Editorial: Protection of public health
If the percentage of vaccinated people does not increase substantially, then the new measures will not be able to stem the wave of new cases and deaths, even if they are religiously implemented.
It may seem paradoxical, especially for angry citizens who believe that their liberties are being curtailed, the public health measures that were announced yesterday do not constitute punishment of the unvaccinated.
Essentially, the measures were designed to protect them.
Given the fact that a large percentage of citizens are still unvaccinated, they must in some manner be protected from the highly transmissible Delta variant of COVID-19, which has stirred concerns among experts.
At this crucial juncture, there is no other way. Consequently, if these measures push citizens to rush to vaccination centres (photo), they must be considered successful, although that will be judged by the results.
Are these measures sufficient to prod people to queue up at vaccination centres?
The government’s efforts to include everyone in the vaccine rollout and not lead the unvaccinated to extreme reactions are obvious.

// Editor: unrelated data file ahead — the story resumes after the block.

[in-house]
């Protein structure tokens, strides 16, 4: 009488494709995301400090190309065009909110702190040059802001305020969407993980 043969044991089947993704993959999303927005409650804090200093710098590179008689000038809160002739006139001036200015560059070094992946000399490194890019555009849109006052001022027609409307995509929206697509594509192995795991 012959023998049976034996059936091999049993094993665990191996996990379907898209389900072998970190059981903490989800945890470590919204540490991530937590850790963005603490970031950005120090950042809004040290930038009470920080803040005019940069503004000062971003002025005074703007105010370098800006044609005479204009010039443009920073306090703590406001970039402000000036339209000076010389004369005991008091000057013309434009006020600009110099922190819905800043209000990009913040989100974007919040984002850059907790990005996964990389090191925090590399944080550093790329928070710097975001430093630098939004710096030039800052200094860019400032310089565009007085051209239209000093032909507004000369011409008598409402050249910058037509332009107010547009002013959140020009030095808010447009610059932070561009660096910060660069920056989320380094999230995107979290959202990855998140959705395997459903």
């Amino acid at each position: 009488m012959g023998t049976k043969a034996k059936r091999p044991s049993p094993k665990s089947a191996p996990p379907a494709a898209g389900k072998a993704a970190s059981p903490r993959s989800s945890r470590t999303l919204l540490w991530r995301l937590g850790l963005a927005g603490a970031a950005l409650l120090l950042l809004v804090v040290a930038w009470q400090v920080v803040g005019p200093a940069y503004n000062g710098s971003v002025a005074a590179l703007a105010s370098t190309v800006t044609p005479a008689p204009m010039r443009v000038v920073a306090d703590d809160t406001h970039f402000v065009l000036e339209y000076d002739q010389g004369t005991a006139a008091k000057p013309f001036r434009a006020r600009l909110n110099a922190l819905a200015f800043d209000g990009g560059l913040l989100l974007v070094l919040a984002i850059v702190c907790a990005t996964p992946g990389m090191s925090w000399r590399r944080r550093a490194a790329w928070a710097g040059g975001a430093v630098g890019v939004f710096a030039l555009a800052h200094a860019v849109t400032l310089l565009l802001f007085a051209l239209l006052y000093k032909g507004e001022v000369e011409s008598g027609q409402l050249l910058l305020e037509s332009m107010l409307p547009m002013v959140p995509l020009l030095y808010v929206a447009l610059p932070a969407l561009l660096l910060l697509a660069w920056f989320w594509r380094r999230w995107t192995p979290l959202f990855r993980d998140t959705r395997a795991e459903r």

If however, the percentage of vaccinated people does not increase substantially, then these measures will not be able to stem the wave of new cases and deaths, even if they are religiously implemented.
As this summer period made clear, it is well nigh impossible to occur.
There is already a dangerous rise in the number of cases, despite the urgings of virologists and other experts.
Moreover, while testing was frequent in June, it was much reduced in August.
Essentially, if the new public health restrictions prove unsuccessful, the epidemiological situation will worsen, forcing the government to take even more restrictive measures.
The vicious circle will end only when, one way or another, the unvaccinated take a bold step forward, to protect themselves and those around them.